SouthPeak Interactive has created a winner with Temujin. Combining a good story, interesting, engaging puzzles and a 360-degree Video Reality experience, Temujin enjoys a position right at the top of its genre.
The story begins with the burial ceremony of Genghis Khan. Strange and frightening magic occurs there that will travel down through the centuries. For the moment, the evil power that Genghis Khan used to conquer his enemies is locked safely away in a jewel-covered goat's head. But will it stay that way?
At the Stevenson museum, present day, the Capricorn collection is on display, containing artifacts from the tomb of Temujin -- otherwise known as the great warrior Genghis Khan. (Can you smell the trouble brewing?) Here, strange occurrences are becoming the norm -- murder, intrigue, suspense and secrets are only a few of the things you will encounter when the power within the goat's head begins to grow and threaten escape.
Temujin is played from the first-person perspective. This, along with the great graphics, helps to create the illusion that you are actually walking through the museum. Although I must admit that at first the movement process made me a bit nauseated, once I got the hang of it and gained control of my mouse, I was able to enjoy the game.
One feature I particularly enjoyed was the ability to click on pictures and other museum objects and get detailed descriptions of them. I thought this added nicely to the environment, and it also gave me something to do while I plotted my next move.
I do have to tell you that the puzzles in this game are difficult, almost to the point of hair pulling, but, if you pay CLOSE attention to all of the details (I don't suggest playing this game when you are tired) and tell your mind to think abstractly, you'll probably be OK. That tactic, coupled with the hints from your hint book, should at least get you through the first two episodes.
Even though this is basically a point and click game, it does have some special features that aid you along the way. One is the ability to get memories from certain objects. Even though it takes a while before you are capable of this feat, it is well worth the wait. You never can tell about people until you've seen a bit of something that perhaps they would have rather left hidden. Another feature is the ability to take pictures of certain items. This helps you discern whether the object you see now is really the same as it was before.
Ah, the graphics. Here's where Temujin really shines. Using Video Reality technology, they actually filmed a set, not a backdrop, on 35mm film to create the Stevenson Museum. The results are fantastic, and it is my hope that this game will start a new trend in adventure games with this technique. With the ability to turn 360 degrees and move basically wherever you want to, this seems like more than just a game. More like an interactive movie (or at least the closest I've seen to that yet). Although you were actually incapable of interacting with the characters during the video sequences, there was such a smooth transition between the video and the game that it felt continuous.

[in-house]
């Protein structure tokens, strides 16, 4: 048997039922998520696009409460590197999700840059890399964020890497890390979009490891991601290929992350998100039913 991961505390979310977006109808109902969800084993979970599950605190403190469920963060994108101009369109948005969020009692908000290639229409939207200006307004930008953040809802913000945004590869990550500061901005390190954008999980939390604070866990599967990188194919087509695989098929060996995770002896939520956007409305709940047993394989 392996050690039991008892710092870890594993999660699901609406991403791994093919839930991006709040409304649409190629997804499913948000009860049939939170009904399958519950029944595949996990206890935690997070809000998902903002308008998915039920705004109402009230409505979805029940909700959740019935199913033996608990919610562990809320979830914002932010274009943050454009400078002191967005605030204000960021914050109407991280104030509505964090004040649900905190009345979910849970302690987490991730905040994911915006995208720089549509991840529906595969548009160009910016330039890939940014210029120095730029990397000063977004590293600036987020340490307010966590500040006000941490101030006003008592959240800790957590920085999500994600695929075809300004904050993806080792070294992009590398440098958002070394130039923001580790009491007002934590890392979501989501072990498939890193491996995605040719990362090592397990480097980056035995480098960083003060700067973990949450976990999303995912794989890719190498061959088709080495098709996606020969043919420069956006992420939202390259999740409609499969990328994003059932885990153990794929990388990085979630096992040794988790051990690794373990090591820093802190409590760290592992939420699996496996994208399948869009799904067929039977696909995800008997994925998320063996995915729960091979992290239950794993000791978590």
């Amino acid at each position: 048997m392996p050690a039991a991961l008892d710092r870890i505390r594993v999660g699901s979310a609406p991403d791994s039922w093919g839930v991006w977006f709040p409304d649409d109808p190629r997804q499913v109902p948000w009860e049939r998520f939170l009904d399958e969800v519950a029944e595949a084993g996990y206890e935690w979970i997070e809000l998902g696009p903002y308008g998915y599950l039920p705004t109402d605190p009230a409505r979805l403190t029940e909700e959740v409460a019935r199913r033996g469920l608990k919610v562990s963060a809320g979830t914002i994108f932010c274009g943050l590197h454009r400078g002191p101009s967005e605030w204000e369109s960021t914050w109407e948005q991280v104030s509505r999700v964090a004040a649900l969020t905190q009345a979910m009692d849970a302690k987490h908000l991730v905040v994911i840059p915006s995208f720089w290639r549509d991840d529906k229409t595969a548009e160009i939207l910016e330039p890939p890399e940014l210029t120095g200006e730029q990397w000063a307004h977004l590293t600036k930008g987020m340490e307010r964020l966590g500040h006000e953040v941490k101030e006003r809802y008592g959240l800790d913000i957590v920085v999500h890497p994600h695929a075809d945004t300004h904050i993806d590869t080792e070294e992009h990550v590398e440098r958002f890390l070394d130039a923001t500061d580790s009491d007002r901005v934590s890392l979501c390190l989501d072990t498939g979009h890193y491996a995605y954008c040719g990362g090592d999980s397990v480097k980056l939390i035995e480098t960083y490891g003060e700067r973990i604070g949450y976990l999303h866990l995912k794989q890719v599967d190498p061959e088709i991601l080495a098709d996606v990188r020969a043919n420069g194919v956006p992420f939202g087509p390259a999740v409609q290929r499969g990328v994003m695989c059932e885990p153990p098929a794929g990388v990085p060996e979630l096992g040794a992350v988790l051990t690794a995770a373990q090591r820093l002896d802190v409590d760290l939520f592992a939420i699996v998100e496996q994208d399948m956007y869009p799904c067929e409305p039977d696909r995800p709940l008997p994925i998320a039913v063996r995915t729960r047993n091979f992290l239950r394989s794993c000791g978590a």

The music in Temujin seemed appropriate to all of the game environments and conveyed a variety of moods -- excitement, mystery, suspense, etc. About the only thing I can complain about was that at times I heard certain musical phrases for so long (usually when solving something difficult) that I would go to sleep humming the music and have dreams of Temujin during the night. The sound effects themselves were also well done and certainly added much to the story.
The documentation that accompanies Temujin is above the norm in its detail and layout and a hint book for the first two episodes is also included.
Pentium 90 MHz processor, Windows 95, 16 MB RAM, 2X CD-ROM drive (4X recommended), 16-bit Windows compatible sound card, SVGA graphics for 640x480 high color (16 Bit), 2 MB VRAM strongly recommended, Microsoft compatible mouse
Reviewed on: P2-266, 64 MB RAM, 16X CD-ROM drive, Diamond Stealth 3D 2000 video
I would have to say that this game deserves a well earned 94. With wonderful ground-breaking graphics and a good story (one with an actual plot), I found it to be quite engaging. HOWEVER, I would recommend this game only to serious or experienced adventure gamers who know some of the tricks of the trade and also know that while the puzzles may be frustrating, that somewhere, we must believe, lies the clue to it all.
- PC compatible
- Operating systems: Windows 10/Windows 8/Windows 7/2000/Vista/WinXP